By Jason Snell
November 10, 2015 3:02 PM PT
Quicky erase your MacBook’s user folder
Note: This story has not been updated for several years.
A friend of mine emailed me the other day to ask how he could wipe the data off of his MacBook before sending it back to his employer. The company was shipping him a new MacBook, and he didn’t want to send the old one back with email and other personal data intact.
This is a challenge I face a lot, too, as a frequent reviewer of Apple hardware. After a week or two with most of those products, they go back in the box and are sent back to Apple… ideally without any of my personal data still residing on them.
There are plenty of ways to wipe your drive. If you’re running OS X Lion or later, your Mac almost certainly has a special disk partition called OS X Recovery. The quick and dirty way to wipe your entire hard drive is to reboot your Mac (after transferring all of your data elsewhere and logging out of iTunes, iMessage, and iCloud, of course!) and hold down Command-R until the Apple logo appears. At this point, your Mac is booting into the recovery partition.
Once you’ve booted into Recovery, you can open Disk Utility and erase your drive. (If you’re worried about someone reading your files, set it to erase securely.) This is kind of the atomic bomb of Mac formatting, because the next person to use the device will need to install OS X from scratch.
My preferred method is simpler, doesn’t require a reboot, and leaves OS X intact:
- Open the Users & Groups pane in the System Preferences app
Click the lock in the bottom left corner to unlock your system preferences
Click the plus icon in the bottom left corner of the list of users on the system and make a new Administrator account with a simple name like “apple” or “user” or “macbook” and the same name as the password. For the password hint, consider a phrase like “the name of this user is also the password.” We’re not looking for security here.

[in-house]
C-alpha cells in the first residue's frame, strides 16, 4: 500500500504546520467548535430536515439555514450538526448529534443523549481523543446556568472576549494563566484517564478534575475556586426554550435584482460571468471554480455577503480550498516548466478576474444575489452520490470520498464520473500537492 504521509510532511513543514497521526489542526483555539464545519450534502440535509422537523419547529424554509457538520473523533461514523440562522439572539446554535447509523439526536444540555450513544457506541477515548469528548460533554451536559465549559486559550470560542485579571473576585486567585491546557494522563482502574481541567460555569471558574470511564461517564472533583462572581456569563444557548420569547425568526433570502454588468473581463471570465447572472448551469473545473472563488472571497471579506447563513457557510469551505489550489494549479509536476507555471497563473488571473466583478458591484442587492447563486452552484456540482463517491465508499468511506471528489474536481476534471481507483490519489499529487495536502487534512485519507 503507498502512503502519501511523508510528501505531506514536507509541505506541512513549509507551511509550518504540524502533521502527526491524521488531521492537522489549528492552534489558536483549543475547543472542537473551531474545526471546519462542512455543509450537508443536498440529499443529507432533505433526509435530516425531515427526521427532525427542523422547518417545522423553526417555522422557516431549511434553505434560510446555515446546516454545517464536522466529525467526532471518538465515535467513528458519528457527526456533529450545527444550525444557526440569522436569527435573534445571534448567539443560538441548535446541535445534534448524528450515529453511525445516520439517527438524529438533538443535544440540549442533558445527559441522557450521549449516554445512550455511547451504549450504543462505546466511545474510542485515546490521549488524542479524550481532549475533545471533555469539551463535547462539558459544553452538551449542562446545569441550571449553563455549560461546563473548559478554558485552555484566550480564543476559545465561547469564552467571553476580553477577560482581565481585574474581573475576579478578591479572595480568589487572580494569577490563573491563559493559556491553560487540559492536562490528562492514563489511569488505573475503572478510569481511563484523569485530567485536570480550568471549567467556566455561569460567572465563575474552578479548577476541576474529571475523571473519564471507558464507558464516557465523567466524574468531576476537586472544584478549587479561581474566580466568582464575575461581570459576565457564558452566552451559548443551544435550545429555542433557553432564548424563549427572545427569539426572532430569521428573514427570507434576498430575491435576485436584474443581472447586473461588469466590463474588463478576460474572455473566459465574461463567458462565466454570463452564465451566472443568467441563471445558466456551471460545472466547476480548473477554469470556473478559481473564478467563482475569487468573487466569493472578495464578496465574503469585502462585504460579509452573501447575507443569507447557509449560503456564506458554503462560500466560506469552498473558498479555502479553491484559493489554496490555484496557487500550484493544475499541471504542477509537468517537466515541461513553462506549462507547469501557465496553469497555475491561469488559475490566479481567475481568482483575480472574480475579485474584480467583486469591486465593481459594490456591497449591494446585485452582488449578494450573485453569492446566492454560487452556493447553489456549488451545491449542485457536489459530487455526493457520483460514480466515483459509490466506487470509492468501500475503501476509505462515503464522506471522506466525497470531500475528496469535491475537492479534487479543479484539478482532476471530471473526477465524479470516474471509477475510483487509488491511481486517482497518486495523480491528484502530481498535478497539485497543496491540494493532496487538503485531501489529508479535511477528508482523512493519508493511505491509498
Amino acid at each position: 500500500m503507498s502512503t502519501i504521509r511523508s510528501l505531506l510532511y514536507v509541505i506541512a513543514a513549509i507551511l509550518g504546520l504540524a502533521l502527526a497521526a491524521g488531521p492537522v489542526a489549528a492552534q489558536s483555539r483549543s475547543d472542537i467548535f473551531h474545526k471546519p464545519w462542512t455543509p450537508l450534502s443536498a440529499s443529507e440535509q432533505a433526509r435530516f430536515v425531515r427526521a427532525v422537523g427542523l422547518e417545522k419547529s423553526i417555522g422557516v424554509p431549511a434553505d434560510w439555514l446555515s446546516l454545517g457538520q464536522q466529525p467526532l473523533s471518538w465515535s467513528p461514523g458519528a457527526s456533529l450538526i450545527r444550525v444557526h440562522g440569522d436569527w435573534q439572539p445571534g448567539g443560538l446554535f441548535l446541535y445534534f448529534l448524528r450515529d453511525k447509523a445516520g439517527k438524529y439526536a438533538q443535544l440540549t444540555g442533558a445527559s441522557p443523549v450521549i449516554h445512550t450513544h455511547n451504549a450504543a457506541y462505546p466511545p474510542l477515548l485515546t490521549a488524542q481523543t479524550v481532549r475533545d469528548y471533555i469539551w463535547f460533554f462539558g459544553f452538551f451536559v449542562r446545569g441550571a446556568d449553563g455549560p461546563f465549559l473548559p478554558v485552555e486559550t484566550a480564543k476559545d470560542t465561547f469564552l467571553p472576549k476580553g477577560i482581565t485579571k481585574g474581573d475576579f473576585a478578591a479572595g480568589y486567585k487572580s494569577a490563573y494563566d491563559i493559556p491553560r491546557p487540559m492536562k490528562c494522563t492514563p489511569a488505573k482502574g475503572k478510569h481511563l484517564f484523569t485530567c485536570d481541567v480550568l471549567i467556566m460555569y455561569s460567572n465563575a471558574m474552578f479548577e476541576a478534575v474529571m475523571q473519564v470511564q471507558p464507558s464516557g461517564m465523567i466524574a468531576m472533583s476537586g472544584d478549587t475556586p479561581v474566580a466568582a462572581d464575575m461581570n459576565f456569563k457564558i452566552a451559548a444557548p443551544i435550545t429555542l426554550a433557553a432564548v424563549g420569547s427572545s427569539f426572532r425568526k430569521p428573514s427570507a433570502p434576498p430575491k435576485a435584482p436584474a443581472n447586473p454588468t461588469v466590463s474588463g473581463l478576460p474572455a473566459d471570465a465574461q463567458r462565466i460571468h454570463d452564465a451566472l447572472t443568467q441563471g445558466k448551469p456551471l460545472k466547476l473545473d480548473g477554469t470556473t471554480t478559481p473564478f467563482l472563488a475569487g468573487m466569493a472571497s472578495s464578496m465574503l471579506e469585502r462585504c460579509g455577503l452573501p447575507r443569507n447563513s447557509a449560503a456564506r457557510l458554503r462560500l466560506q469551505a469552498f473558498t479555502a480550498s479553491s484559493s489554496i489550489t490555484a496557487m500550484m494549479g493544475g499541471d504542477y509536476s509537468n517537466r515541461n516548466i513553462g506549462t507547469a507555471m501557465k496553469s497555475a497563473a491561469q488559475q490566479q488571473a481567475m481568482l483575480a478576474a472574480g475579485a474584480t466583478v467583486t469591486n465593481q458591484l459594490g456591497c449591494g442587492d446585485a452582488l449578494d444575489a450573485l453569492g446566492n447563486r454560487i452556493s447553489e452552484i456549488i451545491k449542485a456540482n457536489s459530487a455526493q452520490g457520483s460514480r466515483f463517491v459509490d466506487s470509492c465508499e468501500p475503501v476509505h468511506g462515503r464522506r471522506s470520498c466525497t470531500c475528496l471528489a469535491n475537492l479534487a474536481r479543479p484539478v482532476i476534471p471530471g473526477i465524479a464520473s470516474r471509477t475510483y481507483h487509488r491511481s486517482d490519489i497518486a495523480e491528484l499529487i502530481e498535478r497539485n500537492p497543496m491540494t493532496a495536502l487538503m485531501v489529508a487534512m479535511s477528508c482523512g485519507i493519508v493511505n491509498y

Once the new user is created, log out of your MacBook. (Again, be sure you’ve already transferred your data elsewhere.)
Log back into the MacBook as the new user you just created.
Go back to the Users & Groups pane in the System Preferences app, and click the lock to unlock again.
Select your personal account (the one you just logged out of) and click the minus button in the bottom left corner of the list of users.
Choose “Delete the home folder” and “Erase home folder securely”.
You may need to wait a while for the secure deletion to succeed, or it may be nigh-instantaneous. But once it’s done and you can quit out of the System Preferences app, your most important stuff has been wiped out. (Apps you installed may remain on the drive, but unless you were storing important files outside of your personal user folder—which isn’t usually the case—things should be fine.)
Then you can shut down the computer and hand it off to whomever wants it next.
If you appreciate articles like this one, support us by becoming a Six Colors subscriber. Subscribers get access to an exclusive podcast, members-only stories, and a special community.